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MATH 821

An Introduction to Cellular Automata
and Complex Random Systems

Instructor: David Griffeath
Time & Place: MWF 9:55 AM, B223 Van Vleck
Prerequisite: Consent of Instructor

We will explore theoretical and experimental approaches to the study of cellular automata and other spatially distributed complex systems. The course will be interdisciplinary in spirit, stressing the use of CA dynamics, deterministic and probabilistic, as paradigms for physical phenomena from across the spectrum of applied science. Included among the models covered will be lattice gases, percolation through porous media, self-organization in excitable media, and spatial distribution of competing species.

Where possible, we will develop techniques for the rigorous mathematical analysis of such models. Tools include path representations, convex analysis, contour methods, mean-field approximation, and large deviations. But the course will also stress computer simulation and dynamic, interactive visualization. Demonstrations and tutorials will make extensive use of our web site, the Primordial Soup Kitchen:,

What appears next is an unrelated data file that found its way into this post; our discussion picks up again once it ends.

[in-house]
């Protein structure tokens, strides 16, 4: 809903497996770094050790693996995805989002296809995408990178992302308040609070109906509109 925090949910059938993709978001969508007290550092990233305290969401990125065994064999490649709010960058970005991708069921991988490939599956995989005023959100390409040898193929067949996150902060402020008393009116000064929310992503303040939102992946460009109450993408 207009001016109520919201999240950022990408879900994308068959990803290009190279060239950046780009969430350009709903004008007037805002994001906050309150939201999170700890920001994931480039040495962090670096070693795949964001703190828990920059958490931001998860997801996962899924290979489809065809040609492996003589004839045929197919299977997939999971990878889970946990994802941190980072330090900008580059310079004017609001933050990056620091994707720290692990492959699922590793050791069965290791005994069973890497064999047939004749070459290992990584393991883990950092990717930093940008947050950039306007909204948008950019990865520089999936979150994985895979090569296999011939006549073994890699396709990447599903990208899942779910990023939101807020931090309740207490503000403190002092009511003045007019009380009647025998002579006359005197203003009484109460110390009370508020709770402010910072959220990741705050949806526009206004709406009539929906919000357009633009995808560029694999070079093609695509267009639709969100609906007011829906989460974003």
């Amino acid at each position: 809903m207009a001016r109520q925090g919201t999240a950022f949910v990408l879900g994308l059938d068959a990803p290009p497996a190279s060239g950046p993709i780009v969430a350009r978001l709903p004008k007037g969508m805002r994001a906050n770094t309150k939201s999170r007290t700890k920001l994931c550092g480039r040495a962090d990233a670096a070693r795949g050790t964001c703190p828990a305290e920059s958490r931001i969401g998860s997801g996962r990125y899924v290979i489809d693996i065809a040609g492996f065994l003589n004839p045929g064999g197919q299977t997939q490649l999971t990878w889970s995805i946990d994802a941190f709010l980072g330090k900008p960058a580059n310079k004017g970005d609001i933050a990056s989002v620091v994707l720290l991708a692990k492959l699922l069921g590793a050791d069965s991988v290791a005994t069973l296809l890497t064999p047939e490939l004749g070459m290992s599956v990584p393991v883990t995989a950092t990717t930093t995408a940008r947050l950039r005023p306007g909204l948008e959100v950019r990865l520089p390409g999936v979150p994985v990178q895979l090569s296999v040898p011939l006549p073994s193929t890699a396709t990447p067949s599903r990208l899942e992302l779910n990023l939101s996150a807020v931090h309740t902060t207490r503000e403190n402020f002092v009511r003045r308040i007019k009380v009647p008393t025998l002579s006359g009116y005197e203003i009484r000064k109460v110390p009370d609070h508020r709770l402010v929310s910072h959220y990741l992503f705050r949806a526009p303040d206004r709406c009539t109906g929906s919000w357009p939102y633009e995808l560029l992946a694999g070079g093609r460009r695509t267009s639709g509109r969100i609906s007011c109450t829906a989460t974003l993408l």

our WinCA experimentation platform, and other Java-based CA software currently being developed under the auspices of a UW Web Grant.

Little advanced (graduate-level) mathematical background will be required. However a basic familiarity with aspects of probability theory, combinatorics, differential equations, and/or computer algorithms at the advanced undergraduate level is essential.

There will be no formal textbook. Reading materials for the course, which will be distributed, are likely to include:

  • Rick Durrett's "St. Flour Lecture Notes," and his
    Annals of Probability Special Invited Paper on "Oriented Percolation";

  • excerpts from Cellular Automaton Machines by Toffoli and Margolus, MIT Press, 1987;

  • Rudy Rucker's "Introduction to Cellular Automata"
    (text bundled with his CA-Lab software);

  • Several of my recent papers with J. Gravner,
    on Excitable CA dynamics and CA shape theory.

If interested in this seminar, please REGISTER at your earliest convenience and let me know by email that you plan to attend. We will need at least 10 registered students in order for the course to run. Based on initial feedback, it appears that there is sufficient interest.

Any questions, or requests for additional information, should be sent by email to


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